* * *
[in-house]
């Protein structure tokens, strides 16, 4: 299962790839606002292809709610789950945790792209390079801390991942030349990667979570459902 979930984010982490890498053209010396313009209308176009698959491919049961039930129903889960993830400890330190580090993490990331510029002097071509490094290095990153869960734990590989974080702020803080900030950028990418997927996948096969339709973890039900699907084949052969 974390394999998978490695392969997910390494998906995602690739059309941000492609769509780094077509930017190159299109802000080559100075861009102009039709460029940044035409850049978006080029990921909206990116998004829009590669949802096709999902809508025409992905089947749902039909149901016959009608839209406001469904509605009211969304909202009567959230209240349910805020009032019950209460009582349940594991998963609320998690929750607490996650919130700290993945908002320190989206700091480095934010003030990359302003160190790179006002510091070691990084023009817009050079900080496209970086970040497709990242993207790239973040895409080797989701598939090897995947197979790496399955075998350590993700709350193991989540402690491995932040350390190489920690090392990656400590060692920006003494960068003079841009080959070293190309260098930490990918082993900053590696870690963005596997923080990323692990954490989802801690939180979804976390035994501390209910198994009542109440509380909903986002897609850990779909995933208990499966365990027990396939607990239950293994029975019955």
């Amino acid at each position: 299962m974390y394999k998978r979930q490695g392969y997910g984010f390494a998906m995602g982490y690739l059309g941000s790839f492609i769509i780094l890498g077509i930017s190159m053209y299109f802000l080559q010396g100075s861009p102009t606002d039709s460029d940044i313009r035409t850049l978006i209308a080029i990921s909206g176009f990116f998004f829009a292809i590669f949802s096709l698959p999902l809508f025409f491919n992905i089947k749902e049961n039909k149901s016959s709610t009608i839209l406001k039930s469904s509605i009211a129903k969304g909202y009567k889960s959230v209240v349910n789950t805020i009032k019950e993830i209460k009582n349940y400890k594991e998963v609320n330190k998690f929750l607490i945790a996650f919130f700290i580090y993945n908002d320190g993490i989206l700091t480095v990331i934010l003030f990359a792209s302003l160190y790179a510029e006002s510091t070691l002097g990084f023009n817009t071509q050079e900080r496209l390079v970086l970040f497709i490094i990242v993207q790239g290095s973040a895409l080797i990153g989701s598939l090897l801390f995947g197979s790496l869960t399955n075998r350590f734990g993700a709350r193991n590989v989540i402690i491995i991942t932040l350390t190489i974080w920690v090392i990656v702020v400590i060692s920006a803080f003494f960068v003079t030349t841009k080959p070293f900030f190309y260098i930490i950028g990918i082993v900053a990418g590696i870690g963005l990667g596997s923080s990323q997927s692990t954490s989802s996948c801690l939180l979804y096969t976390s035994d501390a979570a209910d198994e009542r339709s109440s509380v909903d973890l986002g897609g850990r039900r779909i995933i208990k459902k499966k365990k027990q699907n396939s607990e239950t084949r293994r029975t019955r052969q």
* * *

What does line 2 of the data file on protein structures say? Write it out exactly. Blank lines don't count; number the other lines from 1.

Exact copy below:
């Protein structure tokens, strides 16, 4: 299962790839606002292809709610789950945790792209390079801390991942030349990667979570459902 979930984010982490890498053209010396313009209308176009698959491919049961039930129903889960993830400890330190580090993490990331510029002097071509490094290095990153869960734990590989974080702020803080900030950028990418997927996948096969339709973890039900699907084949052969 974390394999998978490695392969997910390494998906995602690739059309941000492609769509780094077509930017190159299109802000080559100075861009102009039709460029940044035409850049978006080029990921909206990116998004829009590669949802096709999902809508025409992905089947749902039909149901016959009608839209406001469904509605009211969304909202009567959230209240349910805020009032019950209460009582349940594991998963609320998690929750607490996650919130700290993945908002320190989206700091480095934010003030990359302003160190790179006002510091070691990084023009817009050079900080496209970086970040497709990242993207790239973040895409080797989701598939090897995947197979790496399955075998350590993700709350193991989540402690491995932040350390190489920690090392990656400590060692920006003494960068003079841009080959070293190309260098930490990918082993900053590696870690963005596997923080990323692990954490989802801690939180979804976390035994501390209910198994009542109440509380909903986002897609850990779909995933208990499966365990027990396939607990239950293994029975019955």